Ithaca College Will Make You Ready
With a vibrant community, professors who inspire, and the hands-on experience you need to dive into your field with confidence.
Perri Rumstein ’13 chose IC because its integrated marketing communications major offered advertising, public relations, and marketing.
“I couldn’t decide between business and communications, and IC was the only school I found with aspects of both in one major,” Perri said. “With a versatile degree, I’d have a broad background that I could eventually narrow down to find the direction I wanted.”
That broad background led to semester-long internships—one writing commercials for a local radio group and the other promoting the Verizon Wireless brand on campus for a Chicago-based marketing agency.
“The interviewers at the internships were impressed that I was getting business credits with the marketing concentration as well as creative know-how from communications,” Perri said. “It set me apart.”
Perri broadened her classroom and internship experiences by working as a president’s host for the admission office. In addition to giving campus tours, she assisted with open houses and student recruiting. When she was promoted to co-chair of the President’s Hosts Committee, she took on more responsibility. As a student event manager, she supervised a team of 30 peers working with the admission staff to organize a four-day conference for 700 college admission counselors.
“With an event that large, things will inevitably go wrong,” Perri said. “By watching how my supervisors maintained their composure, I learned how to move past problems and find solutions.”
Discovering she could handle the challenges of event management, Perri to set her sights on a career in corporate event planning. She also discovered something else.
“In high school, I wasn’t inspired to try new things. When it came time for college, I was afraid to leave everything behind. But IC challenged me, and my leadership skills flourished.”
In addition to co-chairing the President’s Hosts Committee, Perri is a senior class cabinet member and co-chair of the senior class gift campaign.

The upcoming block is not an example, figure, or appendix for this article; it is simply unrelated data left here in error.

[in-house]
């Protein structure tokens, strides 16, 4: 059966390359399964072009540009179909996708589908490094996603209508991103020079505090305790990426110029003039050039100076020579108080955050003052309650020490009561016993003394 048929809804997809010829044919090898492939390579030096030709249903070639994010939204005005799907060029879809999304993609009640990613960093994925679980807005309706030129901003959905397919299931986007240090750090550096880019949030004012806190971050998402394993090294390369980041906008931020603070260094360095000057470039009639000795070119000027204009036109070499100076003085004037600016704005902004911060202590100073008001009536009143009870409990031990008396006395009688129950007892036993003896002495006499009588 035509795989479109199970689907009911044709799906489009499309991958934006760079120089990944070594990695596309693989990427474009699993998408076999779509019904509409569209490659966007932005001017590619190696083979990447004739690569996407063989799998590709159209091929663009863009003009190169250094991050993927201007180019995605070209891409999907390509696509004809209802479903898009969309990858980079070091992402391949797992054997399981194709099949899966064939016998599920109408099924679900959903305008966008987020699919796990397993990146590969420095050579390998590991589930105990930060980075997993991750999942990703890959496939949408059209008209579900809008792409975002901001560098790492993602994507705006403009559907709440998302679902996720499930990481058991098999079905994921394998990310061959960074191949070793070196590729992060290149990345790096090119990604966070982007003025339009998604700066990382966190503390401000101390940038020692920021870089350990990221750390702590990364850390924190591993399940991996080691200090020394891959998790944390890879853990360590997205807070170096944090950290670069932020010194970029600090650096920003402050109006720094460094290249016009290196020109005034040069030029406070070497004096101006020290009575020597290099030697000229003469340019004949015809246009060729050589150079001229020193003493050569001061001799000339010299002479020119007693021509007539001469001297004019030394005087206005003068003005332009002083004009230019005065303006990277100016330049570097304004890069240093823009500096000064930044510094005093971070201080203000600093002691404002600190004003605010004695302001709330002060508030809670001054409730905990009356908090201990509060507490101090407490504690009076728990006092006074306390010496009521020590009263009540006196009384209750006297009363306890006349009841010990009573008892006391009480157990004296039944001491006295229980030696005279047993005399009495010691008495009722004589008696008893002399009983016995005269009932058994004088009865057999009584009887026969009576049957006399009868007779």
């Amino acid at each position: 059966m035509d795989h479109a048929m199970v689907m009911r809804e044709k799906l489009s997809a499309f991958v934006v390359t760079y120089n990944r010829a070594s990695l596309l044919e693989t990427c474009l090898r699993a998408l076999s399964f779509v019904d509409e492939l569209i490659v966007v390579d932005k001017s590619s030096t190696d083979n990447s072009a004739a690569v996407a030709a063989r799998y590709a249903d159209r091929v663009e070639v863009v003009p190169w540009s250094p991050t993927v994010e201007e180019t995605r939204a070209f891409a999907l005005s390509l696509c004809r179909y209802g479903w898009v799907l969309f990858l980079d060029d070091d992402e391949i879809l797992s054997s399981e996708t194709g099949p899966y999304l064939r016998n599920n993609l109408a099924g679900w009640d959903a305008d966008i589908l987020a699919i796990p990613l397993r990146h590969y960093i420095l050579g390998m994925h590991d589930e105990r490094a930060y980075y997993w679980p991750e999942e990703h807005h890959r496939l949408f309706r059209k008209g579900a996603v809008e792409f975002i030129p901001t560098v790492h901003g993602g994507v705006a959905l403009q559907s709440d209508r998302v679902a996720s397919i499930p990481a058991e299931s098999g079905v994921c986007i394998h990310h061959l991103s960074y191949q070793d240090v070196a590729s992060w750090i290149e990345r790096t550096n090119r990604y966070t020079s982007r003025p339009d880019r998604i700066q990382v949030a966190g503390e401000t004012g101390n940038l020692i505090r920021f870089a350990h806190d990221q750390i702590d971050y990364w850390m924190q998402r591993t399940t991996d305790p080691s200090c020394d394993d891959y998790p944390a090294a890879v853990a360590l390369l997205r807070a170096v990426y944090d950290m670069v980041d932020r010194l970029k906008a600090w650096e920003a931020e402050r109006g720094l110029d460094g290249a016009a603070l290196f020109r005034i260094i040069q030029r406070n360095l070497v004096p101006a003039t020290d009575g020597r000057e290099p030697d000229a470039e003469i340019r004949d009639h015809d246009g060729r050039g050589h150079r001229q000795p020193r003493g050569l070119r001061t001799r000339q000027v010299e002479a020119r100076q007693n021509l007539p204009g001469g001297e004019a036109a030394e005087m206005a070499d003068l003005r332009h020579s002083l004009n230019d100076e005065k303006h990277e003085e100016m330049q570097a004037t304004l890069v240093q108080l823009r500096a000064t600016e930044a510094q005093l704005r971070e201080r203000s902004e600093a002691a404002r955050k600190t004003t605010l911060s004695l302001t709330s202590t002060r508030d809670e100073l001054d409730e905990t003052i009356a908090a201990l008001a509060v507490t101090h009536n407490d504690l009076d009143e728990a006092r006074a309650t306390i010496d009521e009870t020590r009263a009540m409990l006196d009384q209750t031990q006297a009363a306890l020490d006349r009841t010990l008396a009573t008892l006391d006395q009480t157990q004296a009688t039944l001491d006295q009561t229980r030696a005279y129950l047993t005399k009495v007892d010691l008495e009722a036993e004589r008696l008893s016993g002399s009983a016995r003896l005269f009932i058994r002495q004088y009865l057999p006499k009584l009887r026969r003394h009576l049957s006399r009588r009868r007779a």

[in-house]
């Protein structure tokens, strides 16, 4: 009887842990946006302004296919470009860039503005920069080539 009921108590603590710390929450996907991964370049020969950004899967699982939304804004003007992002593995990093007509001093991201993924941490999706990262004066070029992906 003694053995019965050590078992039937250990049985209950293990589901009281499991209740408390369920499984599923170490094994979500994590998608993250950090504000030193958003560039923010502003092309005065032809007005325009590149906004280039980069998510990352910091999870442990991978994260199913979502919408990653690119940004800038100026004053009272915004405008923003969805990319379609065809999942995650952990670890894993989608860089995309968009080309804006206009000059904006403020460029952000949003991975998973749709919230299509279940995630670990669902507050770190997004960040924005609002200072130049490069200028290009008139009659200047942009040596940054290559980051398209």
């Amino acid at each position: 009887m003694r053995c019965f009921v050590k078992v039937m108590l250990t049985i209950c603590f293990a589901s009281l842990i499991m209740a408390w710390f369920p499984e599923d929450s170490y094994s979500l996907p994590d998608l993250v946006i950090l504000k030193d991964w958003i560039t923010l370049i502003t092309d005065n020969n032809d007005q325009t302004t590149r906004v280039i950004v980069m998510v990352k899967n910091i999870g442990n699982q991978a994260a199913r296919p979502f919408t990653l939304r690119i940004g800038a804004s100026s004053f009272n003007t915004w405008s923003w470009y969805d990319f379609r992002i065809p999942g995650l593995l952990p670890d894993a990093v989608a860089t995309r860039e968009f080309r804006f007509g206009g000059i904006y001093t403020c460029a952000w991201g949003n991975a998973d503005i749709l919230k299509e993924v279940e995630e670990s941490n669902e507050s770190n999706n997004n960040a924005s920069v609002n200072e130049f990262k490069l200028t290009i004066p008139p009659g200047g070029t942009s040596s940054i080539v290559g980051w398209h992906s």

“I’ve talked to people from other schools who are terrified of graduation,” Perri said. “But after all I’ve experienced at IC, I’m not the least bit worried. IC’s prepared me to take on anything.”
There are no bogeys when it comes to finding a major in college. So when Adam Karnish switched from biology to chemistry and then to physics during his first two years at Ithaca College, he was never in danger of going over par.
The lifelong golfer’s fondness for math and science eventually drew him to Ithaca’s physics department. “I’ve always been a logical thinker, and physics is the study of how things work, so that really interested me,” he says.
The summer before his senior year, Adam joined an Ithaca College/Cornell research team studying the composition of an asteroid. The project required remotely accessing the controls of a telescope in Hawaii to do some of the work.
For his senior research project, Adam turned his attention to a different flying object: the golf ball. The real goal was to develop his knowledge of computer modeling software, but he took the opportunity to apply it to something he enjoyed.
After graduation, Adam landed a job with the United States Golf Association, where he now works to define individual course ratings and handicaps using statistical analysis and linear regression—skills he honed in Ithaca’s physics department.
“Within the first 10 years, a new golf course goes through big changes,” Adam says. “Trees, grasses, speed of the green—it evolves dramatically.” Because of that, a course needs to be rated at least three times in its first 10 years of existence, he says, and then once every 10 years after.
Theoretical scores produced from the course rating are compared to actual golfers’ scores to determine the course handicap. Those results are fed back into the course rating system.
“If the score is affected more by shots near the green, or by the difficulty of the contours of the green, that information needs to be weighed more heavily to reflect the actual scores made by players,” Adam says.
Adam also teaches course rating and handicap systems at golf courses around the country. Giving research presentations as a student helped prepare him for this aspect of the job, too.
“One thing I really learned at Ithaca was how to speak in front of a group of people and explain my thoughts clearly, in an organized manner, to convey whatever message I'm trying to bring to the audience,” he says.
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